Sometimes there's nothing wrong with a book; it just doesn't work for me. That may be the case here.

The Universe Against Her by James H. Schmitz.

The Universe Against Her cover

Many, many years ago, I read this book--or part of it--and it's stuck with me ever since. Stuck with me in the sense that I could remember Tick-Tock (but not her name) and some of the story, but neither author nor title. Finally I decided to cast my query onto the waters of the internet, and see what the tide brought me, and SF guru David Langford identified the book immediately.

The parts I remember are as good as I remember, but, to be honest, the book isn't all that good. It especially went downhill for me after the departure from the story of Tick-Tock, the giant, alien, telepathic cat, from the story. But it was lovely to know what book it was, and to read it again.

Telzey Amerbdon travels to the planet Jontarou to visit her aunt with her pet, Tick-Tock, who she found as a kitten and who appears to have a telepathic link with her. Unfortunately, the visit is a plot by the spiteful aunt to separate Telzey from her pet, who is apparently the last in a species of cats that once inhabited Jontarou. As those cats are now extinct, Tick-Tock must be impounded in the hope she can be used to repopulate the species.

But, as Telzey discovers, the cats are far from extinct--and they're very angry.

(end of part one)
[identity profile] littlerdog.livejournal.com
The Steerswoman by Rosemary Kirstein.

Steerswoman cover

The Steerswoman plays with the reader's expectations, teasing them as to whether this story is "really" SF or if it's Fantasy. There's magic--or is there? Perhaps it's fakery. Or electricity. The reader must make up their own mind.

Steerswomen like Rowan (and a few men) are the keepers and disseminators of knowledge. They must answer any question they are asked or cease to follow their calling. In return, anyone who fails to answer their questions is blacklisted, unable ever to question a steerswoman again.

Rowan is intrigued by some gems or jewels that have turned up in various places, as if thrown across the land by a giant's hand. There's no obvious way they could have been made, or inserted themselves into trees. At the same time, they don't seem to have any particular value. Yet someone is determined to put an end to her investigation. For protection, Rowan links up with Outskirter Bel, and, despite the differences between them, they gradually become friends.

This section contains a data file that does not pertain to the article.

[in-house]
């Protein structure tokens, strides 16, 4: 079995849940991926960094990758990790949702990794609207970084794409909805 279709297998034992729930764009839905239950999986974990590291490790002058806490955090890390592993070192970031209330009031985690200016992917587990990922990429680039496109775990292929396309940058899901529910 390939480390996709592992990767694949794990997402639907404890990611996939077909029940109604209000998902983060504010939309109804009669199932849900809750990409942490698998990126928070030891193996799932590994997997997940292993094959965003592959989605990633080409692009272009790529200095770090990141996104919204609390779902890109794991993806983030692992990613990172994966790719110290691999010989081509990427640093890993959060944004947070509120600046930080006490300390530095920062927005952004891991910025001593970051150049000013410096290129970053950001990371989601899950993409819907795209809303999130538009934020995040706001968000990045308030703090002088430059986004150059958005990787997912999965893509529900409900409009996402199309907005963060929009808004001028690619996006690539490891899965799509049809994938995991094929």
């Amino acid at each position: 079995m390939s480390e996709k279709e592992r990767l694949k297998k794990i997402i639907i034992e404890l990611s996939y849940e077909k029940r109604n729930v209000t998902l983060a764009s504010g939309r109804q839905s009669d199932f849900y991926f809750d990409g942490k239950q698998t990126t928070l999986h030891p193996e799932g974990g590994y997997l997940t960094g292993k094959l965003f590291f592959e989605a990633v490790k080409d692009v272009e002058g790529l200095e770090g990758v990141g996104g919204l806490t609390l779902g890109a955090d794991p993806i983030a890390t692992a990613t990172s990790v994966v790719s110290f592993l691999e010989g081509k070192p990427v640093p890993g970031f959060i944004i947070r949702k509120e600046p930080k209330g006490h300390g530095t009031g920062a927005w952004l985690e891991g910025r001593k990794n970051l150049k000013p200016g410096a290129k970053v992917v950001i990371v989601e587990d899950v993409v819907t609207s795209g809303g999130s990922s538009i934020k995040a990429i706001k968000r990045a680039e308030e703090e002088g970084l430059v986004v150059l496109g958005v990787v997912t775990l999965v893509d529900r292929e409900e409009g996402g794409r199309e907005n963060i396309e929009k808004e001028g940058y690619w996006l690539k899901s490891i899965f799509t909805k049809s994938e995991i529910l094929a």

But as Rowan persists in investigating, the two friends are drawn further into danger.

I enjoyed this book. It sets up a believable and well-drawn society, and Rowan and Bel have strength, intelligence and endurance without being set up as superheroes. Their determination reminds me of Snake in Dreamsnake. My only difficulty was that Rowan's intellectual leap regarding the nature of the jewels struck me as coming out of the blue. I didn't feel enough groundwork had been laid for it to convince. A small blemish on an otherwise well-constructed book.

Where the narrative is strongest is in the interactions between Rowan and Bel. Both stick to their own principles while slowly coming to appreciate the other's point of view. As their friendship strengthens, so their characters gain depth. The young man whose help they obtain later in the story, William, is perhaps not quite so well characterised; in fact he's a bit annoying. Or maybe he's annoying because the author wants us to know, hey, this guy's annoying. But he means well.

Polar City Blues by Katharine Kerr.

Polar City Blues cover

Set on the planet Hagar, where life is mostly conducted after dark, due to the sun's intensity, Polar City Blues is a curious mixture of a detective story with a First Contact tale. It has an impressively diverse cast, including a furry and naturally mute telepath, and white people who are considered inferior to the dominant blacks.